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Top 5 Myths Preventing Businesses From Applying For Start-Up Cash

I’m a bit of a nerd when it comes to applying to business subsidies, so I always ask other entrepreneurs about their strategies for snagging this kind of funding. Surprisingly, many entrepreneurs don’t even try to apply for subsidies! Free money for your business seems like a pretty appealing offer to me, but many start-ups have limiting beliefs that prevent them from even trying. 
 
As someone who sat at the decision table for hundreds of small business subsidy applications in my former job, I’d like to dispel some common myths for you:
 

Myth 1: You Need To Be An Established Business

Nope, not true! You don’t need to have made any sales or have formal financial statements prepared by an accountant. I had neither and was still able to get over $120K in start-up funding. That said, you do need to be a registered business and you should have some reasonable financial projections. Registering your business can be done online in a few minutes, and is fairly inexpensive (usually under $50). You can register your business federally or provincially (or both), but I recommend registering your business with your province because most provincial subsidy programs will ask for your provincial registration number. Federal subsidy programs are generally fine with receiving only your provincial number.
 

Myth 2: There’s Too Much Competition

Hmmm, that depends! If you’re starting a glamping business, you might be located in a rural area with very few innovative new start-up businesses. If that’s the case, then your business project won’t have much competition for local subsidies, and your business will appear novel and interesting when compared to other more traditional businesses applying for the same funding programs. Even if you apply to regional or provincial subsidies, they may have set aside a certain proportion of their funds for your particular area, so your chances are decent. The story will be different if you’re in an established tourist area that already has a lot of overnight accommodations and glamping options. But, the Canadian market isn’t overly saturated with glamping yet, so I think the prospects are good. Don’t count yourself out before trying!

Myth 3: It’s Cheating

No, it’s not. There are good reasons why governments want to encourage small businesses. According to this report, small businesses create more than half of all jobs in Canada and generate nearly 40% of our GDP.  Plus, new businesses have positive downstream effects on the community. Just think about what a new glamping business can bring: Your clients will visit other local tourism destinations, eat at restaurants and shop – thus supporting lots of other businesses and jobs. Plus, your suppliers, cleaner, groundskeeper, etc. are likely to be locals. Just one small business can bring great downstream effects, so receiving start-up funds is not cheating. Rather, it’s propelling your business forward so you can create positive momentum in your community.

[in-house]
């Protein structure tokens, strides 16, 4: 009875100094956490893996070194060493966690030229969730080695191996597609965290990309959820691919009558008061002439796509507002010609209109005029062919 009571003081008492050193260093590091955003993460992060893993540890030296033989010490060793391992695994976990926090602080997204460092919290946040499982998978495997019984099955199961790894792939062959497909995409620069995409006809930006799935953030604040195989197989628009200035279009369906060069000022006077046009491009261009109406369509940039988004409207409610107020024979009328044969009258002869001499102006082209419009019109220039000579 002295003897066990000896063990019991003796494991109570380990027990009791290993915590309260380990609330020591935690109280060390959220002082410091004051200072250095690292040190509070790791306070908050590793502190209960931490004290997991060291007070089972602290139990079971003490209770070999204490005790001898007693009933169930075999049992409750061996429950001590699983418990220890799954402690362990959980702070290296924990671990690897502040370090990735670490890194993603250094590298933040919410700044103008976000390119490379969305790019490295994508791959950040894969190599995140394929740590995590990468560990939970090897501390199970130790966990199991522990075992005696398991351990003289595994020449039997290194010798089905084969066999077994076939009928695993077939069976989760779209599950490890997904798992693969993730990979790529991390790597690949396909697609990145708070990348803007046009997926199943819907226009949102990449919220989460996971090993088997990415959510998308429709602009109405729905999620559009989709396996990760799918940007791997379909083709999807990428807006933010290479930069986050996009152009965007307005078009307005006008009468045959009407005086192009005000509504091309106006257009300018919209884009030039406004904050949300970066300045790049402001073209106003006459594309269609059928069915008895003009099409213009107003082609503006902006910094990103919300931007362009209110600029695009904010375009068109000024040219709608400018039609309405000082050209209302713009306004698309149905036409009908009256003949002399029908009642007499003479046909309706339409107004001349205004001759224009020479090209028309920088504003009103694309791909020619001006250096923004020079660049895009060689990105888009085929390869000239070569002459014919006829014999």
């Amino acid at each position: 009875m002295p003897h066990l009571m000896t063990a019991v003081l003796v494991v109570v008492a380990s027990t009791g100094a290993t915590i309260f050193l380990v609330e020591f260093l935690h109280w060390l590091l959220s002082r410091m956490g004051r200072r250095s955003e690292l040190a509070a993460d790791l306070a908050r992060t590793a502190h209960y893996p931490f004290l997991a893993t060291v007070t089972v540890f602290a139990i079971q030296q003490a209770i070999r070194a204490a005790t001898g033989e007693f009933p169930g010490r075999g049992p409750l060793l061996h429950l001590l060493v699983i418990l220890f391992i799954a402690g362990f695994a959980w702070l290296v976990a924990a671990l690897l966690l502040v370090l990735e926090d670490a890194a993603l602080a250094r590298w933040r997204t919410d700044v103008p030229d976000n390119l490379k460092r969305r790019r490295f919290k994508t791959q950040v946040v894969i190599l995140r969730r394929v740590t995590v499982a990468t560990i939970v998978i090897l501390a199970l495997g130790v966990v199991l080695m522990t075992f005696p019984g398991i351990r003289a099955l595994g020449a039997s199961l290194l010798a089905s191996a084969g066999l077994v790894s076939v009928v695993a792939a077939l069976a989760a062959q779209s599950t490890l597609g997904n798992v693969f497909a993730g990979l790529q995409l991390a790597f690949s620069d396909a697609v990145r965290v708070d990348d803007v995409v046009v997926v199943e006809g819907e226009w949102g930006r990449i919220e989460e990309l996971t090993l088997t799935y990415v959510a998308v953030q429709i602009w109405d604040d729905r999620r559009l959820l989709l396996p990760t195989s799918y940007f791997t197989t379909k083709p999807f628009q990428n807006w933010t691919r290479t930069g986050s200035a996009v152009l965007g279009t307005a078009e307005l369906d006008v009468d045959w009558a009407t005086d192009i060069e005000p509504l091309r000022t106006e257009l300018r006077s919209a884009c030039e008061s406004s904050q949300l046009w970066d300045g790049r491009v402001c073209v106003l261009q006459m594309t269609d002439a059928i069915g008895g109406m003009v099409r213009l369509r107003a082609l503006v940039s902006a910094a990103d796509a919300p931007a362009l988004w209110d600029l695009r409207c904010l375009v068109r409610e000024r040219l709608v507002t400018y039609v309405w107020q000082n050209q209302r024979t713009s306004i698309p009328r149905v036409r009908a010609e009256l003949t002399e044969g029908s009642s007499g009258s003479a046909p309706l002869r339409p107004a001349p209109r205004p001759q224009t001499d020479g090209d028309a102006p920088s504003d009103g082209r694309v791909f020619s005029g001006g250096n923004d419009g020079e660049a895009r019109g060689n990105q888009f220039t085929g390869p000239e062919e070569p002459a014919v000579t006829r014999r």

Myth 4: There’s no such thing as free

Well, this is kinda true, but probably not in the way that you think. Unless you apply for a loan or a repayable contribution, you don’t need to repay subsidies. So, they really are free in that sense. Personally, I make sure to only apply to subsidies that are direct contributions (i.e. like a grant) because that’s where I see the highest benefit for my business. But, here’s the catch: Most subsidy programs limit their max contribution to 50% of your costs, so you’ll need a plan to cover the remaining 50%. This is the “not free” part. You’ll either need to have your own savings, a loan, or some other arrangement to cover the rest. And, if you’re thinking: “Oh, I’ll just apply to another subsidy for the other half”, then let me save you some time by telling you up front that there are usually rules against that. But, keep your eyes open, as there are occasionally super special subsidy programs that will cover more than 50% of your costs. This is especially true if you meet a certain profile, like your business is located in an economically depressed area, you’re under 40, a woman, or meet other relevant criteria. 
 

Myth 5: It’s Too Hard / Complicated

That’s not always the case. In my experience, subsidy programs managed by Community Futures and county-level economic development offices are generally user-friendly and not too complicated to apply for. If you want to dip your toe in and try, this is a good place to start. Sometimes, all you need is to complete a basic form, and voila! I shared some tips about engaging with these organizations HERE, so check that out before starting. Regional, provincial and federal programs tend to be more complicated to apply to and require some advance planning. But, once you have all of the key elements in hand, it becomes easier to apply to these. The rest of this subsidy series will provide actionable advice on how to prepare a stellar application, so stay tuned. 
 
I hope this myth-busting encourages you to take the plunge and start looking into subsidies for your glamping business. Let me know if I’ve missed any big myths, or if you have any questions. 
 
 
Liked this article? Read the rest of my Subsidy Series.

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